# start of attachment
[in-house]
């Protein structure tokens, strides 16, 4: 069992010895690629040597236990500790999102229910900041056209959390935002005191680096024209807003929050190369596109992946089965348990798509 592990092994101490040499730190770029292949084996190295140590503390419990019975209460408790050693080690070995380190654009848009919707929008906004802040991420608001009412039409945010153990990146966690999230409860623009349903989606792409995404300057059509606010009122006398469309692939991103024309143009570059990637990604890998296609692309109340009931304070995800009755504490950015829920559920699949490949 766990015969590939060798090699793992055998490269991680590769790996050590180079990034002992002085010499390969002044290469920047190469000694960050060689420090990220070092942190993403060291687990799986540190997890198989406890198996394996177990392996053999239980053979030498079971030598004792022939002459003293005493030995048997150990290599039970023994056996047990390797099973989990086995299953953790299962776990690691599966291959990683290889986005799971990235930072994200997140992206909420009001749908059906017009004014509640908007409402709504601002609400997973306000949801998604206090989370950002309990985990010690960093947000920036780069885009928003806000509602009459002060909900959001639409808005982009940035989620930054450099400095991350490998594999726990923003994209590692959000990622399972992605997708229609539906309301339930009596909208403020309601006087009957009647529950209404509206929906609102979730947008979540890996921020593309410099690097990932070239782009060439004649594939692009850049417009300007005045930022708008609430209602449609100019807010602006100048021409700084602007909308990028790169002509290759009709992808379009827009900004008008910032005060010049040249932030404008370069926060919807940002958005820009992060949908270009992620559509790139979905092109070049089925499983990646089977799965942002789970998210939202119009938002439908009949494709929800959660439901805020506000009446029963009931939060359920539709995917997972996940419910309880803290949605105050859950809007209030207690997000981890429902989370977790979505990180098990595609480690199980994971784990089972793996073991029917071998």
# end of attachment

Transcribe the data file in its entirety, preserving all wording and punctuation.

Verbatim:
[in-house]
């Protein structure tokens, strides 16, 4: 069992010895690629040597236990500790999102229910900041056209959390935002005191680096024209807003929050190369596109992946089965348990798509 592990092994101490040499730190770029292949084996190295140590503390419990019975209460408790050693080690070995380190654009848009919707929008906004802040991420608001009412039409945010153990990146966690999230409860623009349903989606792409995404300057059509606010009122006398469309692939991103024309143009570059990637990604890998296609692309109340009931304070995800009755504490950015829920559920699949490949 766990015969590939060798090699793992055998490269991680590769790996050590180079990034002992002085010499390969002044290469920047190469000694960050060689420090990220070092942190993403060291687990799986540190997890198989406890198996394996177990392996053999239980053979030498079971030598004792022939002459003293005493030995048997150990290599039970023994056996047990390797099973989990086995299953953790299962776990690691599966291959990683290889986005799971990235930072994200997140992206909420009001749908059906017009004014509640908007409402709504601002609400997973306000949801998604206090989370950002309990985990010690960093947000920036780069885009928003806000509602009459002060909900959001639409808005982009940035989620930054450099400095991350490998594999726990923003994209590692959000990622399972992605997708229609539906309301339930009596909208403020309601006087009957009647529950209404509206929906609102979730947008979540890996921020593309410099690097990932070239782009060439004649594939692009850049417009300007005045930022708008609430209602449609100019807010602006100048021409700084602007909308990028790169002509290759009709992808379009827009900004008008910032005060010049040249932030404008370069926060919807940002958005820009992060949908270009992620559509790139979905092109070049089925499983990646089977799965942002789970998210939202119009938002439908009949494709929800959660439901805020506000009446029963009931939060359920539709995917997972996940419910309880803290949605105050859950809007209030207690997000981890429902989370977790979505990180098990595609480690199980994971784990089972793996073991029917071998």